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Defense leads Maryland to another dominant win

Special Contribution to So Much Sports Baltimore
By: Phillip Suitts

Jay Carlson provided a tremendous offensive spark for the Terps and netted three goals against Drexel.

Jay Carlson provided a tremendous offensive spark for the Terps and netted three goals against Drexel.

Jay Carlson ran past the cage then jumped, spun left and rifled a shot into the top of the net in one fluid motion. That highlight-reel play, the eventual game-winner, was part of a three-goal stretch for the senior that helped salt away the victory for the Terps.

Thanks to Carlson’s team-high in goals and points, the No. 10 Terps overcame a sluggish start — they trailed 2-1 after the first quarter — and notched their second straight victory with a dominating 12-3 win over Drexel at Byrd Stadium Saturday afternoon

“He’s very unassuming; doesn’t really draw a lot of attention to himself,” coach John Tillman said of Carlson. “He ends up scoring goals a lot, but if someone’s open he’ll definitely get it [to them].”

With the score knotted at two less than two minutes into the second quarter, Carlson gave the now 3-1 Terps the lead for good with a running right-handed bounce shot. That goal, his fifth of the season, capped off a run of three goals in less than five minutes. About eight minutes later, his twisting mid-air goal gave the Terps a 4-2 lead.

“It’s like a question mark,” Carlson said of the spectacular goal. “If they’re not sliding, and I get to that point on the field, that question mark is usually pretty open. And their goalie tended to lean to the opposite side so I just shot it near side.”

While Carlson excelled on offense with three goals and one assist, the Terps defense shut down Drexel (0-4) after a poor start. The Dragons scored two goals in the first three minutes, but the Terps held them scoreless for the next 56 minutes. The last goal came against the Terps’ backup goalkeeper, Dan Morris. The Terps’ starter in the cage, Kyle Bernlohr, finished with 11 saves and a 84.6-save percentage.

“When you give up three goals, it’s usually a product of playing well as a whole team defense,” defender Matt Dunn said. “But you also have to look at the guy behind it all, Kyle Bernlohr in the goal. Any point when we break down, they get a shot, we have confidence that he’s going to make those stops.”

Drexel’s bench exploded after the second goal, but the Terps did not lose focus. They stuck to their defensive principles and regrouped.

“I was proud of the fact the guys didn’t panic after 2-0,” Tillman said. “We caught our breath and just kept fighting and fighting and settled down a little bit.”

While the defense quickly adjusted, the offensive woes continued. The Terps took 16 shots in the first quarter but scored one goal. Too often the Terps took the first shot instead of the best shot, Tillman said, and that mentality resulted in too many low-percentage shots.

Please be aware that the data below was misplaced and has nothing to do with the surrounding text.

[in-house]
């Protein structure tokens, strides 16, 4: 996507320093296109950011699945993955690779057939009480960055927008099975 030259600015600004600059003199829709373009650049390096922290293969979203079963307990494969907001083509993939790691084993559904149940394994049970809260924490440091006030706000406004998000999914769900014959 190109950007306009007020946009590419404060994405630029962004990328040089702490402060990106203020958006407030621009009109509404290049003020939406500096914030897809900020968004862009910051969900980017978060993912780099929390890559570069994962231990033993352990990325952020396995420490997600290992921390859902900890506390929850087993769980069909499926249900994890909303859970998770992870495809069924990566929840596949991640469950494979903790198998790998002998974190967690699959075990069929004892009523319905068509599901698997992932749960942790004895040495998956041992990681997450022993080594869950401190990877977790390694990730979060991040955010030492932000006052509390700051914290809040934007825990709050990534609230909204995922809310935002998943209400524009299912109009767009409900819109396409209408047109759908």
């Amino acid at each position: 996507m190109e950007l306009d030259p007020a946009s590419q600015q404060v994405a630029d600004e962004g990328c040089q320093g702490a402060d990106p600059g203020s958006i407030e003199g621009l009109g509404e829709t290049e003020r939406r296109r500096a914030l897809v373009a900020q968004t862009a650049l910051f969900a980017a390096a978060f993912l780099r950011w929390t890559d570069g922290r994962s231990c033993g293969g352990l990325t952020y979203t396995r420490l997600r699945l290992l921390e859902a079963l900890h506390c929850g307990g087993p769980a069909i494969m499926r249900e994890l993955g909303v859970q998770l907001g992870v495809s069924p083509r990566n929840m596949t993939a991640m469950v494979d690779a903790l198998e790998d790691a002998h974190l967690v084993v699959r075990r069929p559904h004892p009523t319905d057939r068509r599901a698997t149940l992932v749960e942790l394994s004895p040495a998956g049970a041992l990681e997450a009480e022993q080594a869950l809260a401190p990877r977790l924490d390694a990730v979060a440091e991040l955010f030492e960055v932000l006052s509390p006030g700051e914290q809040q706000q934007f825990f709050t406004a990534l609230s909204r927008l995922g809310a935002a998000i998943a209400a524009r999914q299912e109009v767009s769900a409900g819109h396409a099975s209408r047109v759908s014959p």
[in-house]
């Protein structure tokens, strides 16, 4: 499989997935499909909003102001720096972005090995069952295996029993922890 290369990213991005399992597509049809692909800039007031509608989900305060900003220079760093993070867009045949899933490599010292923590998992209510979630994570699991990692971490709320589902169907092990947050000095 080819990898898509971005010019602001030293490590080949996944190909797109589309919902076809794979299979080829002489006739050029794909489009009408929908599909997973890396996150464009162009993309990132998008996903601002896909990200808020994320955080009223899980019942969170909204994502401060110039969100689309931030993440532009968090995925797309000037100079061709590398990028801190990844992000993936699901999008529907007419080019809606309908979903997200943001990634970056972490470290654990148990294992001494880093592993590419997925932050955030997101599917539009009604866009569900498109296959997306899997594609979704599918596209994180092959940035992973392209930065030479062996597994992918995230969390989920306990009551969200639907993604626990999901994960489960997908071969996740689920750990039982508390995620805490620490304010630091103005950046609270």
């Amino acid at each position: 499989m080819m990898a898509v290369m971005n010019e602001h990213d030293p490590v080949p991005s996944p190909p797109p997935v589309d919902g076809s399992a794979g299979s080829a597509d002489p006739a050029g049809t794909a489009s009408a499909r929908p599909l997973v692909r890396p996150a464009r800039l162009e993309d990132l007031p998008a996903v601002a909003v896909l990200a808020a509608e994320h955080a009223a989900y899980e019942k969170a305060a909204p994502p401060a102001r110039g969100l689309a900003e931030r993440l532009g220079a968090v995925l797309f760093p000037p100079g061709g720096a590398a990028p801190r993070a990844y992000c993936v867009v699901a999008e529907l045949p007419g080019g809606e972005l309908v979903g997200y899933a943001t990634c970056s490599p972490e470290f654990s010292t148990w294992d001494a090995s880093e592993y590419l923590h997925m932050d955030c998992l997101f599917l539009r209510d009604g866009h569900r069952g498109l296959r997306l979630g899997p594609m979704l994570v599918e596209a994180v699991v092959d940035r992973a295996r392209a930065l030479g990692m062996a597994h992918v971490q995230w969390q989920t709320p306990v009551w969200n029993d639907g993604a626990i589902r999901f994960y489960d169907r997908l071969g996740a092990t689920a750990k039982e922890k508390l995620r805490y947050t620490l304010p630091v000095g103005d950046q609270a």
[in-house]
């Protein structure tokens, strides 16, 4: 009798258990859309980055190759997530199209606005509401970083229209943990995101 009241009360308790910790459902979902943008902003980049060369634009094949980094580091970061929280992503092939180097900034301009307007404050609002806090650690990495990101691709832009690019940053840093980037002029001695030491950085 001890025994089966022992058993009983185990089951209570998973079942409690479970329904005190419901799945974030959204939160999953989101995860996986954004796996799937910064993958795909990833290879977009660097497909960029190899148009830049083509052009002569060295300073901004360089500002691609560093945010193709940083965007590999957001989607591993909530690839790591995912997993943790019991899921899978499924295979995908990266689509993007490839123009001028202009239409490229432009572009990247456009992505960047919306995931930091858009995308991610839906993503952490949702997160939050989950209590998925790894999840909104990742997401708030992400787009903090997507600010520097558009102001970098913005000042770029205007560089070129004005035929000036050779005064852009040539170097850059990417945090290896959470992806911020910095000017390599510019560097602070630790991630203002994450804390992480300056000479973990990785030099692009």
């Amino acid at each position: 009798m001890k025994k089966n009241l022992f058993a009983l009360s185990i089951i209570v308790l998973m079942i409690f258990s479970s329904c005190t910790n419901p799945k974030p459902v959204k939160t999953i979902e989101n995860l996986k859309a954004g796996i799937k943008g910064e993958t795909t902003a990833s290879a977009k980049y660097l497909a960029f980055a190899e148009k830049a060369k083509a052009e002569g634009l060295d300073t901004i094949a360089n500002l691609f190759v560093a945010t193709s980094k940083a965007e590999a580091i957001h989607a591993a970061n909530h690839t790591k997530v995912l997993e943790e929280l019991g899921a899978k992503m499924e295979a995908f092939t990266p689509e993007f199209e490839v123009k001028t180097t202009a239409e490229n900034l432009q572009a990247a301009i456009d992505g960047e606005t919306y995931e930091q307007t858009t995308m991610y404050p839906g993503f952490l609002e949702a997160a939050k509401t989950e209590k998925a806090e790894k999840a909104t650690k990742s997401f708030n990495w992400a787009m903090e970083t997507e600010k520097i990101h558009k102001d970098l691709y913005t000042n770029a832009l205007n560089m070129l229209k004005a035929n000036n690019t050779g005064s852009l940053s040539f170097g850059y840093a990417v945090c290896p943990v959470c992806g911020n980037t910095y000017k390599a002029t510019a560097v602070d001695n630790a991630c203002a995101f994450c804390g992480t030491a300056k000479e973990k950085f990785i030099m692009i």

“We really didn’t shoot some of the shots — whether it was location on the field or location on the goal — that we were looking for,” Tillman said. “With the defense doing a good job of holding them down, it allowed the offense to play through it.”

During the break between the first and second quarters Tillman and assistant J.L. Reppert emphasized the importance of ball movement and shot selection, two areas where the Terps excelled Tuesday in a 11-7 win against Penn.

“We have so many threats on the field,” midfielder Bryan Cole said. “It’s important for everyone on the field to touch the ball when we get out there on offense.”

The Terps scored 11 goals in the final three quarters, including eight in the second half. They notched two assists, compared to seven against Penn.

When the Terps were in need of goals, Carlson appeared. His third and final tally came with 12:51 left in the third quarter and put the Terps up 5-2. Drexel goalkeeper Will Gabrielsen could not control a shot from Cole, and Carlson scooped up the ball in mid-air and deposited it in the back of the net.

“He gets himself open, and he gets other teammates open on our offense,” Cole said. “He’s always looking to help out his teammates. It’s good karma. It’s coming back to him.”

Attackers Matt Rambo and Joe LoCascio were the other multi-goal scorers for the Terps, with two apiece. Freshmen Connor Kelly and Bryce Young scored their first career goals, and senior midfielder Bobby Gribbin got his first of the season. Cole and Dylan Maltz rounded out the scoring.

While faceoff specialist Charlie Raffa won 6-of-14 faceoffs, part of a team 8-for-19 performance, Tillman complimented the senior, who played through an unspecified injury.

“I thought he really gave us a lift,” Tillman said. “He kind of fought and created a lot of 50-50 ground balls, and he actually had some face-offs that he won. We just didn’t get the ball.”

Raffa’s persistence in the faceoff circle was one reason the Terps clawed back into the game, Tillman said.

Although the Terps fell behind early they never panicked. Carlson provided an offensive boost, the defense tightened up and the Terps relied on their in-game experience to recover from the slow start.

“We’ve played in games when we’ve been down for the most part, and we’ve played in game where we’ve been up by a little,” Cole said. “In our games there’s a lot of peaks and valleys with any team that we play so the coaches kind of preach just staying on one level.”

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